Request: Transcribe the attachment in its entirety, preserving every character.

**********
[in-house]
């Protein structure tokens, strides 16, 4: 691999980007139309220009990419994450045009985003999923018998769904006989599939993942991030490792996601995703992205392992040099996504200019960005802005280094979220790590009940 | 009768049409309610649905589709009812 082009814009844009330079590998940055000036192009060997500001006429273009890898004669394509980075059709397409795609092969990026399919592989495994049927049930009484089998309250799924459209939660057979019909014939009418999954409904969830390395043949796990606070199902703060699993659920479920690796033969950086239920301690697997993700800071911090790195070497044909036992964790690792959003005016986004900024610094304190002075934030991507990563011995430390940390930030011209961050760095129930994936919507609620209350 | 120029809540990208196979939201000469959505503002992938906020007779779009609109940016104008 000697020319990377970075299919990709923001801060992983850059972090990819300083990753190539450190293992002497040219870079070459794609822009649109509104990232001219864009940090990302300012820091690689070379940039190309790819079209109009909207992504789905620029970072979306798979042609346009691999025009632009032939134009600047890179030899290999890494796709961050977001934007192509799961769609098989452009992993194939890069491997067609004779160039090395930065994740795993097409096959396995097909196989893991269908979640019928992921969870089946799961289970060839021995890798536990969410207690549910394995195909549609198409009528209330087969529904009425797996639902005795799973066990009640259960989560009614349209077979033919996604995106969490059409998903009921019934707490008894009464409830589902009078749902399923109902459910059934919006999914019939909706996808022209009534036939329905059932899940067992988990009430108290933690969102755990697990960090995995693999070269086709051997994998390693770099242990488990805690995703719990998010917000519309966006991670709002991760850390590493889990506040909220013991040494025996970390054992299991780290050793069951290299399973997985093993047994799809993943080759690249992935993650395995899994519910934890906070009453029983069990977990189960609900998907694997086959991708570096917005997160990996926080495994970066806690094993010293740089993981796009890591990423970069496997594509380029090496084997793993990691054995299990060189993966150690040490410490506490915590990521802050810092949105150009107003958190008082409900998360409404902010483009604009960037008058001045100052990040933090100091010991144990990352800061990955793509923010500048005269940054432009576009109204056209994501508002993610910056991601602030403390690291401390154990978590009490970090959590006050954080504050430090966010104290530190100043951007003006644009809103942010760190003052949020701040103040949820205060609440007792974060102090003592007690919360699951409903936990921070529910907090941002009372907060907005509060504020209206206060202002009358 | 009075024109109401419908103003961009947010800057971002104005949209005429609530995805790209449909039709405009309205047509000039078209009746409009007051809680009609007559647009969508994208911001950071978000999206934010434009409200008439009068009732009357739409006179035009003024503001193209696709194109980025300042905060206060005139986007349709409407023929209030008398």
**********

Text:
[in-house]
């Protein structure tokens, strides 16, 4: 691999980007139309220009990419994450045009985003999923018998769904006989599939993942991030490792996601995703992205392992040099996504200019960005802005280094979220790590009940 | 009768049409309610649905589709009812 082009814009844009330079590998940055000036192009060997500001006429273009890898004669394509980075059709397409795609092969990026399919592989495994049927049930009484089998309250799924459209939660057979019909014939009418999954409904969830390395043949796990606070199902703060699993659920479920690796033969950086239920301690697997993700800071911090790195070497044909036992964790690792959003005016986004900024610094304190002075934030991507990563011995430390940390930030011209961050760095129930994936919507609620209350 | 120029809540990208196979939201000469959505503002992938906020007779779009609109940016104008 000697020319990377970075299919990709923001801060992983850059972090990819300083990753190539450190293992002497040219870079070459794609822009649109509104990232001219864009940090990302300012820091690689070379940039190309790819079209109009909207992504789905620029970072979306798979042609346009691999025009632009032939134009600047890179030899290999890494796709961050977001934007192509799961769609098989452009992993194939890069491997067609004779160039090395930065994740795993097409096959396995097909196989893991269908979640019928992921969870089946799961289970060839021995890798536990969410207690549910394995195909549609198409009528209330087969529904009425797996639902005795799973066990009640259960989560009614349209077979033919996604995106969490059409998903009921019934707490008894009464409830589902009078749902399923109902459910059934919006999914019939909706996808022209009534036939329905059932899940067992988990009430108290933690969102755990697990960090995995693999070269086709051997994998390693770099242990488990805690995703719990998010917000519309966006991670709002991760850390590493889990506040909220013991040494025996970390054992299991780290050793069951290299399973997985093993047994799809993943080759690249992935993650395995899994519910934890906070009453029983069990977990189960609900998907694997086959991708570096917005997160990996926080495994970066806690094993010293740089993981796009890591990423970069496997594509380029090496084997793993990691054995299990060189993966150690040490410490506490915590990521802050810092949105150009107003958190008082409900998360409404902010483009604009960037008058001045100052990040933090100091010991144990990352800061990955793509923010500048005269940054432009576009109204056209994501508002993610910056991601602030403390690291401390154990978590009490970090959590006050954080504050430090966010104290530190100043951007003006644009809103942010760190003052949020701040103040949820205060609440007792974060102090003592007690919360699951409903936990921070529910907090941002009372907060907005509060504020209206206060202002009358 | 009075024109109401419908103003961009947010800057971002104005949209005429609530995805790209449909039709405009309205047509000039078209009746409009007051809680009609007559647009969508994208911001950071978000999206934010434009409200008439009068009732009357739409006179035009003024503001193209696709194109980025300042905060206060005139986007349709409407023929209030008398």